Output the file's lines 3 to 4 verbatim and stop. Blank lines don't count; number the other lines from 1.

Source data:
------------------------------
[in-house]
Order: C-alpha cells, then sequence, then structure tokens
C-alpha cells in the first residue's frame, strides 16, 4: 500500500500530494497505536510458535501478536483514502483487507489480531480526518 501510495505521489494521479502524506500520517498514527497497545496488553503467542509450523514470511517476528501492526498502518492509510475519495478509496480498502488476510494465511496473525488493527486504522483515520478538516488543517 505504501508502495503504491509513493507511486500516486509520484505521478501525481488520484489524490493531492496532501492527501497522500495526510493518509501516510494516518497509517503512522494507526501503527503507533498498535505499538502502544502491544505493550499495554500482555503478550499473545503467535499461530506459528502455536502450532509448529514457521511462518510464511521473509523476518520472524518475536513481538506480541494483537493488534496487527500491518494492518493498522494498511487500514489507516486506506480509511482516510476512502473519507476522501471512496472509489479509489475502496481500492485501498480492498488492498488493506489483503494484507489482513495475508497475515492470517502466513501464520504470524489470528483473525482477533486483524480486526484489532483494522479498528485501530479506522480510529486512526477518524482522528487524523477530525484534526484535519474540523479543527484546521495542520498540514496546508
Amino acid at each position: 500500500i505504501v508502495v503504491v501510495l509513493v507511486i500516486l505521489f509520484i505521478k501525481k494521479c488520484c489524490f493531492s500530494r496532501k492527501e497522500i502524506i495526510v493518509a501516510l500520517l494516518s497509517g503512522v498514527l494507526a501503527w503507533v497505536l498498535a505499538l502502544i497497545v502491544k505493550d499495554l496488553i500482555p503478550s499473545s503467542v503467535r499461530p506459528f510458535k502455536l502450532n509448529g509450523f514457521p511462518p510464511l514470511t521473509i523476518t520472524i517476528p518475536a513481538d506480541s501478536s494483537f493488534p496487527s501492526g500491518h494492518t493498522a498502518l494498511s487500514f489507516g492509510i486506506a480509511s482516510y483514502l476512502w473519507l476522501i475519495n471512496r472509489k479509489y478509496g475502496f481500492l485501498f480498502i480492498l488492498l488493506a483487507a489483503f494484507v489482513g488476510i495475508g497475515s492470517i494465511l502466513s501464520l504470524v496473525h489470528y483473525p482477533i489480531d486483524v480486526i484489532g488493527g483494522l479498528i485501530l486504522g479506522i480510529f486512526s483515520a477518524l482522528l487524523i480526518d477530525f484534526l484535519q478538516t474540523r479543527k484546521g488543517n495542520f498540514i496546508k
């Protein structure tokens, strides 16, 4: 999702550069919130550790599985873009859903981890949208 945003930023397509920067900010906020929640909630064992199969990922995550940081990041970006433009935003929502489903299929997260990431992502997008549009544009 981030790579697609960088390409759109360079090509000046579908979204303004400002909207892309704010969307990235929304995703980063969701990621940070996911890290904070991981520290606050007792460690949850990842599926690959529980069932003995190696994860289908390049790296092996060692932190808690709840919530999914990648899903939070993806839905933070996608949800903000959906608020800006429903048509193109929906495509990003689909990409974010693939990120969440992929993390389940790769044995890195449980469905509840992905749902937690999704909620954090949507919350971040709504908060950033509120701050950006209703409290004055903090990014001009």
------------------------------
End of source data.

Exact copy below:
C-alpha cells in the first residue's frame, strides 16, 4: 500500500500530494497505536510458535501478536483514502483487507489480531480526518 501510495505521489494521479502524506500520517498514527497497545496488553503467542509450523514470511517476528501492526498502518492509510475519495478509496480498502488476510494465511496473525488493527486504522483515520478538516488543517 505504501508502495503504491509513493507511486500516486509520484505521478501525481488520484489524490493531492496532501492527501497522500495526510493518509501516510494516518497509517503512522494507526501503527503507533498498535505499538502502544502491544505493550499495554500482555503478550499473545503467535499461530506459528502455536502450532509448529514457521511462518510464511521473509523476518520472524518475536513481538506480541494483537493488534496487527500491518494492518493498522494498511487500514489507516486506506480509511482516510476512502473519507476522501471512496472509489479509489475502496481500492485501498480492498488492498488493506489483503494484507489482513495475508497475515492470517502466513501464520504470524489470528483473525482477533486483524480486526484489532483494522479498528485501530479506522480510529486512526477518524482522528487524523477530525484534526484535519474540523479543527484546521495542520498540514496546508
Amino acid at each position: 500500500i505504501v508502495v503504491v501510495l509513493v507511486i500516486l505521489f509520484i505521478k501525481k494521479c488520484c489524490f493531492s500530494r496532501k492527501e497522500i502524506i495526510v493518509a501516510l500520517l494516518s497509517g503512522v498514527l494507526a501503527w503507533v497505536l498498535a505499538l502502544i497497545v502491544k505493550d499495554l496488553i500482555p503478550s499473545s503467542v503467535r499461530p506459528f510458535k502455536l502450532n509448529g509450523f514457521p511462518p510464511l514470511t521473509i523476518t520472524i517476528p518475536a513481538d506480541s501478536s494483537f493488534p496487527s501492526g500491518h494492518t493498522a498502518l494498511s487500514f489507516g492509510i486506506a480509511s482516510y483514502l476512502w473519507l476522501i475519495n471512496r472509489k479509489y478509496g475502496f481500492l485501498f480498502i480492498l488492498l488493506a483487507a489483503f494484507v489482513g488476510i495475508g497475515s492470517i494465511l502466513s501464520l504470524v496473525h489470528y483473525p482477533i489480531d486483524v480486526i484489532g488493527g483494522l479498528i485501530l486504522g479506522i480510529f486512526s483515520a477518524l482522528l487524523i480526518d477530525f484534526l484535519q478538516t474540523r479543527k484546521g488543517n495542520f498540514i496546508k